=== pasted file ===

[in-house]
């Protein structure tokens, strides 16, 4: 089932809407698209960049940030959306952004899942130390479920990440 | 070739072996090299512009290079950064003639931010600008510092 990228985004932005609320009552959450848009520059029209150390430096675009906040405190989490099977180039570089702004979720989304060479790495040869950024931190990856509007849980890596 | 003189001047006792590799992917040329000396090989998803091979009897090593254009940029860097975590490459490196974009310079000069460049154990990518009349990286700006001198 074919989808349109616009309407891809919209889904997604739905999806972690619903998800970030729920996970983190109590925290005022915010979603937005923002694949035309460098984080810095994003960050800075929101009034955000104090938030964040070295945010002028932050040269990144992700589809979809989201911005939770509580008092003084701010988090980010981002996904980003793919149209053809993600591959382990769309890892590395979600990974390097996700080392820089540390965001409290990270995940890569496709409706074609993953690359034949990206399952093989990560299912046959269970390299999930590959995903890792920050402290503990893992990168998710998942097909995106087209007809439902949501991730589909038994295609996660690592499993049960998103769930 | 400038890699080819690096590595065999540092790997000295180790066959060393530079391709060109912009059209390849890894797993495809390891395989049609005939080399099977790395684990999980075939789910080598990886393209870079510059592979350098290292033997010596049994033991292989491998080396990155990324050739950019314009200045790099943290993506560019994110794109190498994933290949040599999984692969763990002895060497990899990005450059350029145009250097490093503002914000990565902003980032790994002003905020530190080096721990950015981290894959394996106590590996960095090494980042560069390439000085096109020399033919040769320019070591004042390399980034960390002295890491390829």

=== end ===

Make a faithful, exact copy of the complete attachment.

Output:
[in-house]
């Protein structure tokens, strides 16, 4: 089932809407698209960049940030959306952004899942130390479920990440 | 070739072996090299512009290079950064003639931010600008510092 990228985004932005609320009552959450848009520059029209150390430096675009906040405190989490099977180039570089702004979720989304060479790495040869950024931190990856509007849980890596 | 003189001047006792590799992917040329000396090989998803091979009897090593254009940029860097975590490459490196974009310079000069460049154990990518009349990286700006001198 074919989808349109616009309407891809919209889904997604739905999806972690619903998800970030729920996970983190109590925290005022915010979603937005923002694949035309460098984080810095994003960050800075929101009034955000104090938030964040070295945010002028932050040269990144992700589809979809989201911005939770509580008092003084701010988090980010981002996904980003793919149209053809993600591959382990769309890892590395979600990974390097996700080392820089540390965001409290990270995940890569496709409706074609993953690359034949990206399952093989990560299912046959269970390299999930590959995903890792920050402290503990893992990168998710998942097909995106087209007809439902949501991730589909038994295609996660690592499993049960998103769930 | 400038890699080819690096590595065999540092790997000295180790066959060393530079391709060109912009059209390849890894797993495809390891395989049609005939080399099977790395684990999980075939789910080598990886393209870079510059592979350098290292033997010596049994033991292989491998080396990155990324050739950019314009200045790099943290993506560019994110794109190498994933290949040599999984692969763990002895060497990899990005450059350029145009250097490093503002914000990565902003980032790994002003905020530190080096721990950015981290894959394996106590590996960095090494980042560069390439000085096109020399033919040769320019070591004042390399980034960390002295890491390829």